Tag: Wellness

Front-Line Managers are Key to Wellness Program Participation

What’s the difference between a company with a high participation rate in wellness programs and a low one? As it turns out, front-line managers—the people who run the daily operations and work the most closely with their colleagues—are actually the ones who can have the most influence, and can best help improve their company’s wellness participation rates.

Finding the answer to increasing wellness participation has vexed employers for years. We’ve done a good job at getting younger, healthier employees to participate in wellness. And employers recognize and appreciate the benefits of comprehensive and integrated wellness programs.

But we haven’t quite found out how to motivate people who have tried and failed or those who have multiple conditions and don’t think anything can help; who think they are too busy; or who simply would rather go home and have a pizza, six pack and watch TV.

Unfortunately it’s individuals with poor lifestyle habits who are costing employers the most. On average, for every $1 of medical and pharmacy costs there is about $2.3 of health-related productivity costs that employers must pay—and that figure is much greater for some conditions. We must find ways to get these non-participants in wellness programs motivated and involved –- for our good—and theirs.

Back to the role of managers; we work with large employers and health plans nationwide. Several times a year we meet with employers at a Summit to share best practices as well as research and analysis we’ve conducted on outcomes from specific health and wellness programs. There’s a good cross section of employers at the Summit who struggle every day to find ways to hold down costs and help their workers become healthier and more productive.

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An Unhealthy Debate Around Wellness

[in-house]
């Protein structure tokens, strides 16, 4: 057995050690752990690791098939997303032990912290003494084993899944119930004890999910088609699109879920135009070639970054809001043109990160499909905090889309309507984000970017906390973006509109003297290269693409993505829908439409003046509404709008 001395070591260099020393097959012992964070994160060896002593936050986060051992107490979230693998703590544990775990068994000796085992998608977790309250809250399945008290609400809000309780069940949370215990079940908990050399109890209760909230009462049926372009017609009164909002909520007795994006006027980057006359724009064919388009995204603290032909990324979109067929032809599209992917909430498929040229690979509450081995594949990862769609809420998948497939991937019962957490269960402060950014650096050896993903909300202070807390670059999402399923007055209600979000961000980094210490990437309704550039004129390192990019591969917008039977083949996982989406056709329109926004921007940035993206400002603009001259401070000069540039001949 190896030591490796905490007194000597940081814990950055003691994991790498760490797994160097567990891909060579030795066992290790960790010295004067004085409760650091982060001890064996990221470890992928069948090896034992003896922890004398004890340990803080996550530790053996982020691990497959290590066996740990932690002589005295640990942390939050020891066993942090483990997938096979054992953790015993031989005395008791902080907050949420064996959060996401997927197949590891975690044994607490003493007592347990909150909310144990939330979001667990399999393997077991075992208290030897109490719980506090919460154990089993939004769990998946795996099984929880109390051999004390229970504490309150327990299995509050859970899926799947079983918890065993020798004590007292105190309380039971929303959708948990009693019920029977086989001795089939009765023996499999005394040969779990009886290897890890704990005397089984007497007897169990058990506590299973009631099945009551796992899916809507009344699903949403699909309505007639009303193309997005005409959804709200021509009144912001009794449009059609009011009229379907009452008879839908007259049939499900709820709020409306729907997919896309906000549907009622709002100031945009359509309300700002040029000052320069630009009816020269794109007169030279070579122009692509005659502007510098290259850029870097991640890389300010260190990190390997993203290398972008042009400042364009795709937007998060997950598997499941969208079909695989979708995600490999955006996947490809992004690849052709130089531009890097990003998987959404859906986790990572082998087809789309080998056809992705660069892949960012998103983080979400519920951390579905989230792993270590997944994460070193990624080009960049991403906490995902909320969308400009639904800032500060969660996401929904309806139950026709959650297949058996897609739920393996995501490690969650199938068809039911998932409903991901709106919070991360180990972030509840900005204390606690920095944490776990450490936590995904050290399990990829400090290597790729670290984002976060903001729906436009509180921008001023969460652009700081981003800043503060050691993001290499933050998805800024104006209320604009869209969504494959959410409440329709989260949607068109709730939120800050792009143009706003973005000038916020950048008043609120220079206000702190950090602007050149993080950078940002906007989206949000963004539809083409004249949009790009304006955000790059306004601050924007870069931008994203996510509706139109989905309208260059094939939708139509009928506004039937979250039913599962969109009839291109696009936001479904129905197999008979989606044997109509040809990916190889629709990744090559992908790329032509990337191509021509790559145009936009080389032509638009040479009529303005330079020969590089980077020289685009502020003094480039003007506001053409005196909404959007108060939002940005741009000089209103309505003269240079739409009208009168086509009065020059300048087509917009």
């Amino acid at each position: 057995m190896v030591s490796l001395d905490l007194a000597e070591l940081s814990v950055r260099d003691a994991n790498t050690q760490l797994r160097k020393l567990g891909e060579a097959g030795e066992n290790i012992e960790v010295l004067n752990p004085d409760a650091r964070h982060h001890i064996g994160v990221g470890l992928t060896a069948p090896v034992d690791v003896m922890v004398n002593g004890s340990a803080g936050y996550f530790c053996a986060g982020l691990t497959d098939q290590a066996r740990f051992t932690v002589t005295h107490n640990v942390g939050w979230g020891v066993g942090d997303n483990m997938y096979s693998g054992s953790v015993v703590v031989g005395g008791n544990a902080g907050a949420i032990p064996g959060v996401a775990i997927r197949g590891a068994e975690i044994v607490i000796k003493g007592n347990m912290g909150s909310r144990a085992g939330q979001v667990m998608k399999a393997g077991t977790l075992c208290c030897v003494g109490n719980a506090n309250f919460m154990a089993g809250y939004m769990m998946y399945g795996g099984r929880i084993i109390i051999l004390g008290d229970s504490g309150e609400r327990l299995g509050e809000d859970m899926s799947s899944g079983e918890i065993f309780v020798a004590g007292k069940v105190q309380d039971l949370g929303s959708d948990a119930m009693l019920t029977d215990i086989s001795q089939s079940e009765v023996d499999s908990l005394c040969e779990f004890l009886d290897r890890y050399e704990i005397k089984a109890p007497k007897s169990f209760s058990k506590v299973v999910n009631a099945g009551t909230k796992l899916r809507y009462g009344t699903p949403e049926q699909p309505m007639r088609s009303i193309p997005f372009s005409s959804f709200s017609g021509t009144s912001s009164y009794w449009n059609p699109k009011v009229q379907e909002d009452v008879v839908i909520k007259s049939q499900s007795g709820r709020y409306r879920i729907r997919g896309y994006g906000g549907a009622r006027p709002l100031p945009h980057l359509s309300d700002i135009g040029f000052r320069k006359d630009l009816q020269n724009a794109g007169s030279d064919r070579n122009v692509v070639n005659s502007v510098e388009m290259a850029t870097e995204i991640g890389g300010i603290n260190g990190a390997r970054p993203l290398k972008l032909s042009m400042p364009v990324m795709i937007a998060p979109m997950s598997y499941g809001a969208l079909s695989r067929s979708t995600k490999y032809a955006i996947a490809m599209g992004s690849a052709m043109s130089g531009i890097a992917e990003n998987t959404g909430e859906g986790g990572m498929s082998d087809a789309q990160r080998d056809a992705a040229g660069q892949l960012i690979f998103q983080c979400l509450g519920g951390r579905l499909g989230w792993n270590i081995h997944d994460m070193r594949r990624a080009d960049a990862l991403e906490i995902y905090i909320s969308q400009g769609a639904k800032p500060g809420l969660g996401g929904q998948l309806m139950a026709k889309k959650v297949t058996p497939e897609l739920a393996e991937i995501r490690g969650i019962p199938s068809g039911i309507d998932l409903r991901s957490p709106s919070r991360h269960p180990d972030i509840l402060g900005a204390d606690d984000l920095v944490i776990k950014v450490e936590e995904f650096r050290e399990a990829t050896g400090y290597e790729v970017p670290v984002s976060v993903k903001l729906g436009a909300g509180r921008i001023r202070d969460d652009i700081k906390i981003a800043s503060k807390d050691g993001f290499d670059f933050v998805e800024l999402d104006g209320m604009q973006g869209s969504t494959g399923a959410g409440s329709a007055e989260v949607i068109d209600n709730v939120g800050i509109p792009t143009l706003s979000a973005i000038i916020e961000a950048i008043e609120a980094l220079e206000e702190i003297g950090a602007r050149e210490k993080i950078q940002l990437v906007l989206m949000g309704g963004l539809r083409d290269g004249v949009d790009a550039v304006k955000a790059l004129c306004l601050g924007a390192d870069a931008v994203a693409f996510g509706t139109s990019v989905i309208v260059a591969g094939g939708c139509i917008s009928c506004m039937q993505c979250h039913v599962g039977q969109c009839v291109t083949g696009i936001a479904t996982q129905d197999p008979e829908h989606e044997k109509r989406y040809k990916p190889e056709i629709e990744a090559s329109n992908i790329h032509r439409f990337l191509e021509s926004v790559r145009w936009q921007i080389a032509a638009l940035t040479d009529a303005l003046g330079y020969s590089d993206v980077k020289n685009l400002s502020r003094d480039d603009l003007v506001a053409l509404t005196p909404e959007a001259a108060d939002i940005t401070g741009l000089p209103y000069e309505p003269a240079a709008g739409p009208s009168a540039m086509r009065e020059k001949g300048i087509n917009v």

SidorovThere’s an adage that, except for their tax revenue, American business is something the left loves to hate. And who can blame them, what with executive compensation, minimum wage and overseas job outsourcing powering the left wing’s ascent faster than corporate gunships in a greedy search of Avatar movie unobtainium? Being the principal source of health insurance for their employees hasn’t helped the liberals’ view of American business either, not only because it gets in the way of their cherished public option, but because their constituents’ benefits have been squeezed by the specter of an unholy alliance with managed care over caps, deductibles, co-insurance and co-pays.

So when it came out that the Senate’s proposed health reform legislation would increase employers’ and insurers’ ability to incentivize employees’ participation in worksite-based health promotion activities, progressives zeroed on it  like Air Force One on a Massachusetts political rescue mission. Believing that any use of any financial rewards is just plain wrong, opponents have cast incentives as penalties on those who don’t participate in workplace wellness programs – a sneaky, indirect and backdoor way of making the sicker pay more for their health insurance.

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